Interleukin 32 (IL-32) is a recently described proinflammatory cytokine that activates p38 mitogen-activated protein kinase (MAPK) and nuclear factor kappa B (NF-κB), thereby inducing proinflammatory cytokines such as IL-1β and tumor necrosis factor alpha (TNF-α). We investigated the role of IL-32 in patients with chronic hepatitis C virus (HCV) infection. Steady-state hepatic messenger RNA (mRNA) levels of IL-32 were determined in a cohort of 90 subjects; anti-IL-32 staining was used in a second cohort of 132 consecutive untreated chronic HCV patients. Correlations with histological features of steatosis, inflammation, and fibrosis were made. In vitro, endogenous IL-32 in monocytes and in the human hepatoma cell line Huh-7.5 were examined. The effects of IL-32-overexpression and IL-32-silencing on HCV replication were studied using HCV luciferase reporter viruses. There were highly significant positive associations between hepatic IL-32 mRNA expression and liver steatosis, inflammation, fibrosis, smooth muscle actin (SMA) area, and serum alanine aminotransferase (ALT) levels. IL-32 protein expression was positively associated with portal inflammation, SMA area, and ALT. In vitro, IL-1β and TNF-α significantly induced IL-32 expression in human Huh-7.5 cells. Alone, stimulation with interferon alpha (IFN-α) did not induce IL-32 expression in Huh-7.5. However, IFN-α exerted a significant additive effect on TNF-α-induced but not IL-1β-induced IL-32 expression, particularly in CD14+ monocytes. This effect was dependent both on NF-κB and Jak/STAT signaling. Viral infection of Huh-7.5 cells resulted in a significant (11-fold) induction of IL-32 mRNA expression. However, modulation of IL-32 in Huh-7.5 cells by overexpression or silencing did not influence HCV virus replication as determined by luciferase assays.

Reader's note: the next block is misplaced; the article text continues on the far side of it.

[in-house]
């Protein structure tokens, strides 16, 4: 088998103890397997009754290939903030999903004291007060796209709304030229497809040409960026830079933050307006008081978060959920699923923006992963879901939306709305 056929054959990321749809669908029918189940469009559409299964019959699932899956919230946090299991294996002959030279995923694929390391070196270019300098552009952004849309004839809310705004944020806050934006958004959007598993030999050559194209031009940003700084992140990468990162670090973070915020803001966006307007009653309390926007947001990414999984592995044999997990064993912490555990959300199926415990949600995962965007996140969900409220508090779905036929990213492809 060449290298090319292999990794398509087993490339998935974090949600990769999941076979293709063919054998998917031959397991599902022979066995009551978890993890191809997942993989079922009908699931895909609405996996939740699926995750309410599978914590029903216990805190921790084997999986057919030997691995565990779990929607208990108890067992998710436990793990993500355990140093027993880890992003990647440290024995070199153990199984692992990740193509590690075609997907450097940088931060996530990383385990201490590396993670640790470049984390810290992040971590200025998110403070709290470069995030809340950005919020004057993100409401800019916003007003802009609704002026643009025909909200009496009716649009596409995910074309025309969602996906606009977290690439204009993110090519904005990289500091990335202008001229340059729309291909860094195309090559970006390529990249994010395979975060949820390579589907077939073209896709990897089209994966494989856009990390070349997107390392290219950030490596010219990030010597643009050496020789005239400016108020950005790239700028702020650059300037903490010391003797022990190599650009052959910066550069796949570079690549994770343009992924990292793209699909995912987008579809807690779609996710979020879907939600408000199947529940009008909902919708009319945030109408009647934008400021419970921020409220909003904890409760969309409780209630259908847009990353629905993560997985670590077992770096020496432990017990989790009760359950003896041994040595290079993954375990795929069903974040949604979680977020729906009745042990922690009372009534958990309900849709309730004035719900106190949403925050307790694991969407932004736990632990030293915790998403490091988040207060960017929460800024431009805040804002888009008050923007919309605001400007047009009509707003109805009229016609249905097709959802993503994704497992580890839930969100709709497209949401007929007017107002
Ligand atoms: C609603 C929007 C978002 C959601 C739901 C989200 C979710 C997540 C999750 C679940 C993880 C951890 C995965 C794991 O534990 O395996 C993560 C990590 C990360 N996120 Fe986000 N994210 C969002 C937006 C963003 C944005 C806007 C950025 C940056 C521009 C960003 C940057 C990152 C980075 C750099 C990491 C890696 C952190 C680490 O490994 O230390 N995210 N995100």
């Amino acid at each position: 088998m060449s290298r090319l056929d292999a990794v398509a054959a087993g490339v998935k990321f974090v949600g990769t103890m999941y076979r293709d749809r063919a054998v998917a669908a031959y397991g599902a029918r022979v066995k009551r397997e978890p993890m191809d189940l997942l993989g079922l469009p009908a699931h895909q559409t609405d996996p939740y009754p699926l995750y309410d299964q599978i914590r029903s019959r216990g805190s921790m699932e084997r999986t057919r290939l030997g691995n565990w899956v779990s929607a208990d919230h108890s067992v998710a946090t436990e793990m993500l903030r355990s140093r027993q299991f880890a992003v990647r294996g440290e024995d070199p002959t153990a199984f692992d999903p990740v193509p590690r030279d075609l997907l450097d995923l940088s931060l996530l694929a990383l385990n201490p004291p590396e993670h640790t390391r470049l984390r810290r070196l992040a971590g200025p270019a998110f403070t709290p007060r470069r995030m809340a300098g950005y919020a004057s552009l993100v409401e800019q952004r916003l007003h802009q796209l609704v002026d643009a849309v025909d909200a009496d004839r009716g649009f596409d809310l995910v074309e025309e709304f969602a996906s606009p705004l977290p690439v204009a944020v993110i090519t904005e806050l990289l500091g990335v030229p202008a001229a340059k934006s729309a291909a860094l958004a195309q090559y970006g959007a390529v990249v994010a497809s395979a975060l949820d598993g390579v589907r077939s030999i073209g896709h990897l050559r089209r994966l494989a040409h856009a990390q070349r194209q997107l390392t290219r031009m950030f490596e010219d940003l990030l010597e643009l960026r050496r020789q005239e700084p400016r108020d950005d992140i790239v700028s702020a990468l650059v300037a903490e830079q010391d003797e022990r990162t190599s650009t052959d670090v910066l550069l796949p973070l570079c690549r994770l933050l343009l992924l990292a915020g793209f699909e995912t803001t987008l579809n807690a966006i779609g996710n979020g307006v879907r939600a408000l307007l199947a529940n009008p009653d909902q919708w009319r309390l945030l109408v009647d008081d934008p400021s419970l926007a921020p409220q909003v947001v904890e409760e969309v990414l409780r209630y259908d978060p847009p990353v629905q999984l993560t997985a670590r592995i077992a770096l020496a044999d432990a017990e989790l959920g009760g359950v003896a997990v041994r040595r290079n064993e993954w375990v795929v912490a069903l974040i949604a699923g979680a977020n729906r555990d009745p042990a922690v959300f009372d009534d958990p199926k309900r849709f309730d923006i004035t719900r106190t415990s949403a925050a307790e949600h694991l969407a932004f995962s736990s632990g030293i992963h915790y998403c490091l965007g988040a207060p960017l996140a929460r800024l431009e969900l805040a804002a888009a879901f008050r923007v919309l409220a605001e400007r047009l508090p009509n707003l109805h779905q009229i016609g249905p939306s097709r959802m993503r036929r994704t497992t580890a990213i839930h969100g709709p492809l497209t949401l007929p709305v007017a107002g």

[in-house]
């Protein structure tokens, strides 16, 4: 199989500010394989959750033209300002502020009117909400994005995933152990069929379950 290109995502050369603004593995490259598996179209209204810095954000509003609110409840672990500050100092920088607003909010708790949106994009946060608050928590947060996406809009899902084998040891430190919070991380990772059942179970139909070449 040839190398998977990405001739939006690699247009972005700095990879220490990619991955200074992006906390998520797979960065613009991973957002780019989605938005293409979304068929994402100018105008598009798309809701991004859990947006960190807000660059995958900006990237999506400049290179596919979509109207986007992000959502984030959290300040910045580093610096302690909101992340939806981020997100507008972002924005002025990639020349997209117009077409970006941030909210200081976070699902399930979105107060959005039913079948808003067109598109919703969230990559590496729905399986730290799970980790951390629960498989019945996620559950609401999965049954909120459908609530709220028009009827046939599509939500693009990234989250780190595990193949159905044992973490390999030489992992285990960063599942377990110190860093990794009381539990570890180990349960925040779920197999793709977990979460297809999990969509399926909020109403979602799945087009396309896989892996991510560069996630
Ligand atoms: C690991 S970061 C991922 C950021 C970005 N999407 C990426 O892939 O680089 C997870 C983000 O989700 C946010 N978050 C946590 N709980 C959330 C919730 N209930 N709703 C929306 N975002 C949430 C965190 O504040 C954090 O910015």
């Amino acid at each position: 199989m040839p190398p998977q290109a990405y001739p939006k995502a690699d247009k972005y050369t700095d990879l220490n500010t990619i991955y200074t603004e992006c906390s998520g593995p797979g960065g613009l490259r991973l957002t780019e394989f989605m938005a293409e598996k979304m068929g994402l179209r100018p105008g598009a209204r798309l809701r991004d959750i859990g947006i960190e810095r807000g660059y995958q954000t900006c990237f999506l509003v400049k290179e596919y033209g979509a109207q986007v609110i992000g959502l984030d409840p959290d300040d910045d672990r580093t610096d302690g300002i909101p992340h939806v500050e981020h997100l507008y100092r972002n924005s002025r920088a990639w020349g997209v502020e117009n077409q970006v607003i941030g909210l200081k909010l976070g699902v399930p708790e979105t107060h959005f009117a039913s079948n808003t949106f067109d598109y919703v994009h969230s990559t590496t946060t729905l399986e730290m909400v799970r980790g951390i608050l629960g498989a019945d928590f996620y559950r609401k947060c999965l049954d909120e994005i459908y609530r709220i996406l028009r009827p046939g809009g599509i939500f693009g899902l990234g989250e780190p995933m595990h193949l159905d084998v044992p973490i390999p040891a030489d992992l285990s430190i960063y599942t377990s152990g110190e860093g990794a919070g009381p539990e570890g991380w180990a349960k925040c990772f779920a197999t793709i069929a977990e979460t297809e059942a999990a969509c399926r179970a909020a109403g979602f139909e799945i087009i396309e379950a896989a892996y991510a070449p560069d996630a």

Conclusion: IL-32 is a novel proinflammatory cytokine involved in HCV-associated liver inflammation/fibrosis. IL-32 is expressed by human hepatocytes and hepatoma cells and its expression is regulated by proinflammatory stimuli.
Copyright © 2011 American Association for the Study of Liver Diseases.